Eventually you'll come to Main Street of Hanover, where the Hanover Inn will be on your right and Dartmouth Green will be on your left.
    It's pretty hard to miss Dartmouth Green, with its stately building behind it.
    Although both the city and the college are generally welcoming to back-packers, it only takes a few incidents of entitled hikers to destroy that good will. Find out the rules of where certain activities are welcome, and where these are forbidden. Note also that the rules can change over the years and depending on the school year. Don't presume that, because something was allowed at a certain time, many years ago, that it's okay on the day you arrive. The pdf I noted above is a good place to start, but you can also check the information kiosk on the college green. If you're still not sure, check with the Dartmouth Outing Club (DOC). And this is always a good rule to hike by: if you're not sure, DON'T DO IT!

    Main Street in Hanover
    has a wide variety of stores and restaurants, typical for a downtown area with a nearby small, liberal arts college. There is also a hardware store (fuel by the ounce!), a city library, a pharmacy, and several ATMs.
    When you get to Lebanon Street -- the first street that veers to the left (compass east) -- you'll cross over and head away from the commercial section of the town.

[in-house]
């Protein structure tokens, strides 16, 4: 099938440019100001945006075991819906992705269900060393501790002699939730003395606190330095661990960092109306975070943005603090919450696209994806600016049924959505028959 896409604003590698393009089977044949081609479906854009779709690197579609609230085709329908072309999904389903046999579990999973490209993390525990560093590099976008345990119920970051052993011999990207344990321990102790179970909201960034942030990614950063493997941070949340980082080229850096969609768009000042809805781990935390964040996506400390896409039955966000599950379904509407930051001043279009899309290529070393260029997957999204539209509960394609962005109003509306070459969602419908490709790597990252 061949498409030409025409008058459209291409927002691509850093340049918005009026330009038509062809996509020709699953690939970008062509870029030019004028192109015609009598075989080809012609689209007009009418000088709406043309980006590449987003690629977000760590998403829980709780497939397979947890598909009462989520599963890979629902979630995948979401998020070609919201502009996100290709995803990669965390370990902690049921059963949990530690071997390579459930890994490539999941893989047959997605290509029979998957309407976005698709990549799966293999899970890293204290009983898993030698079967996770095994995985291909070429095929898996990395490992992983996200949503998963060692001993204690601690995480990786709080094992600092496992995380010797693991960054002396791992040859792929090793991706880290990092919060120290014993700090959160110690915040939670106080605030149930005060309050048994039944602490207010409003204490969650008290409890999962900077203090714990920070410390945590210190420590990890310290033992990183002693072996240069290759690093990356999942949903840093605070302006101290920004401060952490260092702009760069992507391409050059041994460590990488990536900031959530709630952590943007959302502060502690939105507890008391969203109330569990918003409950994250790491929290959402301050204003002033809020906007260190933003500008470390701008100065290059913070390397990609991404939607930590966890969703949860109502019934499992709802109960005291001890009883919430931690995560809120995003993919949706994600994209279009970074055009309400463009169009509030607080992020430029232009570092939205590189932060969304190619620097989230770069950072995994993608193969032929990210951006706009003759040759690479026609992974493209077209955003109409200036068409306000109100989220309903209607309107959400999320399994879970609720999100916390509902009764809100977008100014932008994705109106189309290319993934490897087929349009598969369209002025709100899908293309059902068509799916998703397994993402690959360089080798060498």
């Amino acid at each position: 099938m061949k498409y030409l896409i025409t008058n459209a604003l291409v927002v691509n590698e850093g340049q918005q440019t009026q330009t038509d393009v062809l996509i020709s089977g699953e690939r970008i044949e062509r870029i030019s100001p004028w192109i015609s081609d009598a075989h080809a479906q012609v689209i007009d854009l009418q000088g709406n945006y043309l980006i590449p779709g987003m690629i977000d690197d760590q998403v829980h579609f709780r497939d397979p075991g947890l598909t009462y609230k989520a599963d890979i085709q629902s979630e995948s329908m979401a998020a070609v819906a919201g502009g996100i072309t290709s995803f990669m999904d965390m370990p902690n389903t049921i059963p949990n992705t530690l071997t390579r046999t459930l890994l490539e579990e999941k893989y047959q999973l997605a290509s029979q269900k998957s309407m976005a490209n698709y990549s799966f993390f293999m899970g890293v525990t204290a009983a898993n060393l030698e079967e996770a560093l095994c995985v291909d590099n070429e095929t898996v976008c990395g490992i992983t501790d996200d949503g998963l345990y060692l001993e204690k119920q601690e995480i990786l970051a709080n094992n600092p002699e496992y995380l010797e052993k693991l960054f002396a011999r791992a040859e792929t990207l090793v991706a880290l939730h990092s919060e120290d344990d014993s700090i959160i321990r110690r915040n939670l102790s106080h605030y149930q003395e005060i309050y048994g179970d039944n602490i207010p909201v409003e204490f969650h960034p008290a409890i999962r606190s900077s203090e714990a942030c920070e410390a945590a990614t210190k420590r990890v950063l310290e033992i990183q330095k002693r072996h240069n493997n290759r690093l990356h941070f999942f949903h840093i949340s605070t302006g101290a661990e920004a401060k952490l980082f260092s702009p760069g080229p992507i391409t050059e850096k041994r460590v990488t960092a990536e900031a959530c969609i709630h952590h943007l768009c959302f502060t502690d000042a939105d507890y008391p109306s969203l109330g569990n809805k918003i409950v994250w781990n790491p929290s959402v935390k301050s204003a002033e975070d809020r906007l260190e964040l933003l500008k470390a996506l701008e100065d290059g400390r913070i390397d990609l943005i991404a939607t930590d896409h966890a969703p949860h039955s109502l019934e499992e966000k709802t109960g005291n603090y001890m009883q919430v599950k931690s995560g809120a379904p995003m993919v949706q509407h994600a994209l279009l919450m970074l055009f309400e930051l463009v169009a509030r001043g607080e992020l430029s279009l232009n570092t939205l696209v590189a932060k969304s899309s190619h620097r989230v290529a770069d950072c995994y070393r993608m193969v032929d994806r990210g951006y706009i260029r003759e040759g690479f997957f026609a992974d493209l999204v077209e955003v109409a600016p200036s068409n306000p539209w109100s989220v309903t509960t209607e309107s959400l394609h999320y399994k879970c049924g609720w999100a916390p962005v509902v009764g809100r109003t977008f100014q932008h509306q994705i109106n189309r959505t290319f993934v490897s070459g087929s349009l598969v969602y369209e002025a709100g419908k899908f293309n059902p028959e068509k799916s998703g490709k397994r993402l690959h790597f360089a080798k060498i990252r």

You'll then go by a series of campus buildings
    as Lebanon Street begins to veer right, ie, compass south.
    As you head compass south, the stadium will be on your left, and the town high school on your left.

    You'll eventually come to a double blaze at the Richard Black Community Center (RBCC), where you'll turn left into its parking lot.
    The pdf above states that, at the RBCC, "Laundry and showers. $3 showers, $2 laundry – includes box of soap, towel, and detergent, pay at the front desk. Summer Hours: 9-5 Monday–Friday (last load by 4 pm)"
    This is an wonderful service being offered to backpackers by a place supported by municipal dollars -- let's not abuse this.
    After walking through the small parking lot, turn right (compass south) on Park Street.
    And you'll almost immediately cross the street
    Now you're at the Co-op Food Store, a place with long-term supplies and a place to sit for a picnic.
    Just beyond that is the Co-op Service Center
    and a sign that SHOULD make it clear to turn left
    underneath a tree canopy.
    The canopy doesn't last long, and then you walk with the soccer fields to your left
    Older posts state that this is the place to camp, but signs today make it clear that this is no longer allowed.
    Instead, just head towards the forest, right in front of you
    and, after re-entering the forest, you'll find
    1) a sign stating you are on the Velvet Rocks Trail, the name used by the DOC decades ago. Just follow the white blaze and you'll be okay.
    2) a hiker information kiosk.
    3) a place to pitch your tent. At least I THINK that's what the yellow blazes mean.
    Beyond this area, the rules are clear for many miles
    Last edited by GoldenBear; 09-08-2014 at 15:26.